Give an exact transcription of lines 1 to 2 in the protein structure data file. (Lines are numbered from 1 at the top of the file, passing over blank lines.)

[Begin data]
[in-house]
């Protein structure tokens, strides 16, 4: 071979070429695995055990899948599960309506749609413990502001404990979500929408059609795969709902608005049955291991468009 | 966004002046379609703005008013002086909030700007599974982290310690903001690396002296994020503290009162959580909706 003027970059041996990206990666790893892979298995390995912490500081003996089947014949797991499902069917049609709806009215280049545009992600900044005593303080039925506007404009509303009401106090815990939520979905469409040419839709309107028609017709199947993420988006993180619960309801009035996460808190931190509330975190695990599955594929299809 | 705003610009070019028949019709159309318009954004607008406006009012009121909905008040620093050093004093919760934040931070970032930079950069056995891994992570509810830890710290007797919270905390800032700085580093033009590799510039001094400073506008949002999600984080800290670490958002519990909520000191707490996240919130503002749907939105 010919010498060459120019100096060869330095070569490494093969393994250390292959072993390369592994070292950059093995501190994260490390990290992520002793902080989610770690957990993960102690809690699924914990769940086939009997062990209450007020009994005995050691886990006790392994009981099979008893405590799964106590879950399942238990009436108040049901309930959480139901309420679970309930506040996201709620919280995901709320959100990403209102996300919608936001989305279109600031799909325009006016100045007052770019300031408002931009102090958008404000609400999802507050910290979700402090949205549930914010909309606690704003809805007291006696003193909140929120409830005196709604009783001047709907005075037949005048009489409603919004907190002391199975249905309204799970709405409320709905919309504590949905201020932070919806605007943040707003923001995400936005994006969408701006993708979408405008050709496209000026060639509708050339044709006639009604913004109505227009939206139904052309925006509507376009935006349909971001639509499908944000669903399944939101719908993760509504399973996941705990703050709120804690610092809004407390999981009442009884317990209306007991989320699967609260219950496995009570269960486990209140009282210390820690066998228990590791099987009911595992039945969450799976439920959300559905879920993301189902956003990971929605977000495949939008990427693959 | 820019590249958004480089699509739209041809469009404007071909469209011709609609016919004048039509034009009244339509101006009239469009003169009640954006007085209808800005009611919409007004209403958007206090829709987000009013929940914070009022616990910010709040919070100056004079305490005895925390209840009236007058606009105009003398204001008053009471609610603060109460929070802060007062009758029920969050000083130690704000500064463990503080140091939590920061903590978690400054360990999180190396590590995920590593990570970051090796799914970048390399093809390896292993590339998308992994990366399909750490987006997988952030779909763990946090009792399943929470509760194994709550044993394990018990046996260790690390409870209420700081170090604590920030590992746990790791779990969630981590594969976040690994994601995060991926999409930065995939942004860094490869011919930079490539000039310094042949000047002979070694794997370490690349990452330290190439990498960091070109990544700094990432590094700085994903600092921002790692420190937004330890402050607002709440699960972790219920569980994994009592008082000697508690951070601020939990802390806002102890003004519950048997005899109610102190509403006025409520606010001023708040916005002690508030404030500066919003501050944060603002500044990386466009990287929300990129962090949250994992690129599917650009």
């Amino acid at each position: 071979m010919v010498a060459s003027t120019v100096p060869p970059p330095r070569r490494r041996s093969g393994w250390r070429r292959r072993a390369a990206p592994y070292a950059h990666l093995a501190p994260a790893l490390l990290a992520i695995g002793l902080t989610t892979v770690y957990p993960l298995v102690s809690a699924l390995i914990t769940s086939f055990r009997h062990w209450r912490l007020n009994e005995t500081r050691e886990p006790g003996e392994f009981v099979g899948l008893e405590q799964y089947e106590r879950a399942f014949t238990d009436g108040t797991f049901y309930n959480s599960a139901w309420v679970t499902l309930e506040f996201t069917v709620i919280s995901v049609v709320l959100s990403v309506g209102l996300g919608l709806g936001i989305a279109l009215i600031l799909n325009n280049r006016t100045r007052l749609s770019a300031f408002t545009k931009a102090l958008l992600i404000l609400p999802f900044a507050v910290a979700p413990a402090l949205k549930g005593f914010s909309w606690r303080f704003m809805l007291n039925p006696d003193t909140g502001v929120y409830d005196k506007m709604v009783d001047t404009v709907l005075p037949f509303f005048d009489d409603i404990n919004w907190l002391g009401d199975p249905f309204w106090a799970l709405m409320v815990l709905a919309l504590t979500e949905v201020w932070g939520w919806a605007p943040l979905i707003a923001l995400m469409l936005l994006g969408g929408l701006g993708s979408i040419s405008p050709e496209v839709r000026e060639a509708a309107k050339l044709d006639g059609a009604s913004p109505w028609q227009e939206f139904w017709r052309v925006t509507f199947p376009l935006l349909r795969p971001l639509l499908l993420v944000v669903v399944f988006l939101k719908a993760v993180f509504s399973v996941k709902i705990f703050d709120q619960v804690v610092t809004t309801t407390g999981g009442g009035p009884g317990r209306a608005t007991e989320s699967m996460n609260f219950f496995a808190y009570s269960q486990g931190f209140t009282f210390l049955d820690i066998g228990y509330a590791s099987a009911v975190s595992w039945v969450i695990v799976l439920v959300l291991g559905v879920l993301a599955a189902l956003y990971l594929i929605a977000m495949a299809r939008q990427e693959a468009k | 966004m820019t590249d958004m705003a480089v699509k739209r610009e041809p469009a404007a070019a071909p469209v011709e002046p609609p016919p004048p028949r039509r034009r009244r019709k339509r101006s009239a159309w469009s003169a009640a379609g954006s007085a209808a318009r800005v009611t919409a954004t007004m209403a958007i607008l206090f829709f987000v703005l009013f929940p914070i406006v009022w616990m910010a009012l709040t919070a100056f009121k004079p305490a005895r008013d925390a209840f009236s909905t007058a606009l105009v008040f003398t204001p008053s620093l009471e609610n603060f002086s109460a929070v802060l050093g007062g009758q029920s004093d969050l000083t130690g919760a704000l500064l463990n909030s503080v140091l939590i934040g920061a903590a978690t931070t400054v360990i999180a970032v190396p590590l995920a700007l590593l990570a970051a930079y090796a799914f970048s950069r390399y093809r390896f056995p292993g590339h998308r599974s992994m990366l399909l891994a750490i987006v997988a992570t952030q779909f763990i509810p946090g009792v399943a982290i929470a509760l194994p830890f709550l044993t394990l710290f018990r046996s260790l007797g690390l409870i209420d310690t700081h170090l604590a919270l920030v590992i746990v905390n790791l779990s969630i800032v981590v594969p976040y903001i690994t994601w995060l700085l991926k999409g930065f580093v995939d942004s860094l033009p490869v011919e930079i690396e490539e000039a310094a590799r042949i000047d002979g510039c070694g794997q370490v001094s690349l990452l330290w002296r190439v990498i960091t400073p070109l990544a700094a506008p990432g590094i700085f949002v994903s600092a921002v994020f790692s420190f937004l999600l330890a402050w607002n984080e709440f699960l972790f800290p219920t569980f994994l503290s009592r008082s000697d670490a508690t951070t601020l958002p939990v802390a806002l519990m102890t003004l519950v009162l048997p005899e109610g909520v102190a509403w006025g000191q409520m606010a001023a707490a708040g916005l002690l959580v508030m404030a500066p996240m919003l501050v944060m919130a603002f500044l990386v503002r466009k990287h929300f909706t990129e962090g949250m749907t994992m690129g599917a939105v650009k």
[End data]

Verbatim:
[in-house]
């Protein structure tokens, strides 16, 4: 071979070429695995055990899948599960309506749609413990502001404990979500929408059609795969709902608005049955291991468009 | 966004002046379609703005008013002086909030700007599974982290310690903001690396002296994020503290009162959580909706 003027970059041996990206990666790893892979298995390995912490500081003996089947014949797991499902069917049609709806009215280049545009992600900044005593303080039925506007404009509303009401106090815990939520979905469409040419839709309107028609017709199947993420988006993180619960309801009035996460808190931190509330975190695990599955594929299809 | 705003610009070019028949019709159309318009954004607008406006009012009121909905008040620093050093004093919760934040931070970032930079950069056995891994992570509810830890710290007797919270905390800032700085580093033009590799510039001094400073506008949002999600984080800290670490958002519990909520000191707490996240919130503002749907939105 010919010498060459120019100096060869330095070569490494093969393994250390292959072993390369592994070292950059093995501190994260490390990290992520002793902080989610770690957990993960102690809690699924914990769940086939009997062990209450007020009994005995050691886990006790392994009981099979008893405590799964106590879950399942238990009436108040049901309930959480139901309420679970309930506040996201709620919280995901709320959100990403209102996300919608936001989305279109600031799909325009006016100045007052770019300031408002931009102090958008404000609400999802507050910290979700402090949205549930914010909309606690704003809805007291006696003193909140929120409830005196709604009783001047709907005075037949005048009489409603919004907190002391199975249905309204799970709405409320709905919309504590949905201020932070919806605007943040707003923001995400936005994006969408701006993708979408405008050709496209000026060639509708050339044709006639009604913004109505227009939206139904052309925006509507376009935006349909971001639509499908944000669903399944939101719908993760509504399973996941705990703050709120804690610092809004407390999981009442009884317990209306007991989320699967609260219950496995009570269960486990209140009282210390820690066998228990590791099987009911595992039945969450799976439920959300559905879920993301189902956003990971929605977000495949939008990427693959 | 820019590249958004480089699509739209041809469009404007071909469209011709609609016919004048039509034009009244339509101006009239469009003169009640954006007085209808800005009611919409007004209403958007206090829709987000009013929940914070009022616990910010709040919070100056004079305490005895925390209840009236007058606009105009003398204001008053009471609610603060109460929070802060007062009758029920969050000083130690704000500064463990503080140091939590920061903590978690400054360990999180190396590590995920590593990570970051090796799914970048390399093809390896292993590339998308992994990366399909750490987006997988952030779909763990946090009792399943929470509760194994709550044993394990018990046996260790690390409870209420700081170090604590920030590992746990790791779990969630981590594969976040690994994601995060991926999409930065995939942004860094490869011919930079490539000039310094042949000047002979070694794997370490690349990452330290190439990498960091070109990544700094990432590094700085994903600092921002790692420190937004330890402050607002709440699960972790219920569980994994009592008082000697508690951070601020939990802390806002102890003004519950048997005899109610102190509403006025409520606010001023708040916005002690508030404030500066919003501050944060603002500044990386466009990287929300990129962090949250994992690129599917650009």